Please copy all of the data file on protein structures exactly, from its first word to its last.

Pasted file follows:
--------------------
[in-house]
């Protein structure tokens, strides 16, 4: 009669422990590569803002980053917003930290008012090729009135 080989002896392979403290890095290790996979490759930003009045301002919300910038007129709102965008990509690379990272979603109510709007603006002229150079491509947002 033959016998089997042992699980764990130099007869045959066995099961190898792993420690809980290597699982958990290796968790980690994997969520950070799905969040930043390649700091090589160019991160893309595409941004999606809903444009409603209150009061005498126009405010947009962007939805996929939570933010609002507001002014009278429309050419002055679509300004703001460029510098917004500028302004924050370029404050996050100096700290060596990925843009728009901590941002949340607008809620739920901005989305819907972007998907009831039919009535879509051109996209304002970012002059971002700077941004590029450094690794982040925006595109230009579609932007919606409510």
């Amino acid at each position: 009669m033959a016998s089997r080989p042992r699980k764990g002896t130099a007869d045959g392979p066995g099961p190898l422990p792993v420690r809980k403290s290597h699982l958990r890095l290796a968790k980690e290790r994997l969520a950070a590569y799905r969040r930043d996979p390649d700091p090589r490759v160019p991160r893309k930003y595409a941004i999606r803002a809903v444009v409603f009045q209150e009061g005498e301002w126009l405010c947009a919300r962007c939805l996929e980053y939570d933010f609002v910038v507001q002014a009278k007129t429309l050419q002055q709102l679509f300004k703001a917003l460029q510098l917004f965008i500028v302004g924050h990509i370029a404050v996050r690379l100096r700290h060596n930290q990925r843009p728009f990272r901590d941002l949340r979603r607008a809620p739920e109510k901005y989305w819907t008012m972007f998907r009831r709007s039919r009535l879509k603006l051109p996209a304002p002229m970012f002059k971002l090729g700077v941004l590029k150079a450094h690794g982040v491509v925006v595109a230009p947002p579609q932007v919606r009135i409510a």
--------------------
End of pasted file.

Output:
[in-house]
């Protein structure tokens, strides 16, 4: 009669422990590569803002980053917003930290008012090729009135 080989002896392979403290890095290790996979490759930003009045301002919300910038007129709102965008990509690379990272979603109510709007603006002229150079491509947002 033959016998089997042992699980764990130099007869045959066995099961190898792993420690809980290597699982958990290796968790980690994997969520950070799905969040930043390649700091090589160019991160893309595409941004999606809903444009409603209150009061005498126009405010947009962007939805996929939570933010609002507001002014009278429309050419002055679509300004703001460029510098917004500028302004924050370029404050996050100096700290060596990925843009728009901590941002949340607008809620739920901005989305819907972007998907009831039919009535879509051109996209304002970012002059971002700077941004590029450094690794982040925006595109230009579609932007919606409510």
């Amino acid at each position: 009669m033959a016998s089997r080989p042992r699980k764990g002896t130099a007869d045959g392979p066995g099961p190898l422990p792993v420690r809980k403290s290597h699982l958990r890095l290796a968790k980690e290790r994997l969520a950070a590569y799905r969040r930043d996979p390649d700091p090589r490759v160019p991160r893309k930003y595409a941004i999606r803002a809903v444009v409603f009045q209150e009061g005498e301002w126009l405010c947009a919300r962007c939805l996929e980053y939570d933010f609002v910038v507001q002014a009278k007129t429309l050419q002055q709102l679509f300004k703001a917003l460029q510098l917004f965008i500028v302004g924050h990509i370029a404050v996050r690379l100096r700290h060596n930290q990925r843009p728009f990272r901590d941002l949340r979603r607008a809620p739920e109510k901005y989305w819907t008012m972007f998907r009831r709007s039919r009535l879509k603006l051109p996209a304002p002229m970012f002059k971002l090729g700077v941004l590029k150079a450094h690794g982040v491509v925006v595109a230009p947002p579609q932007v919606r009135i409510a």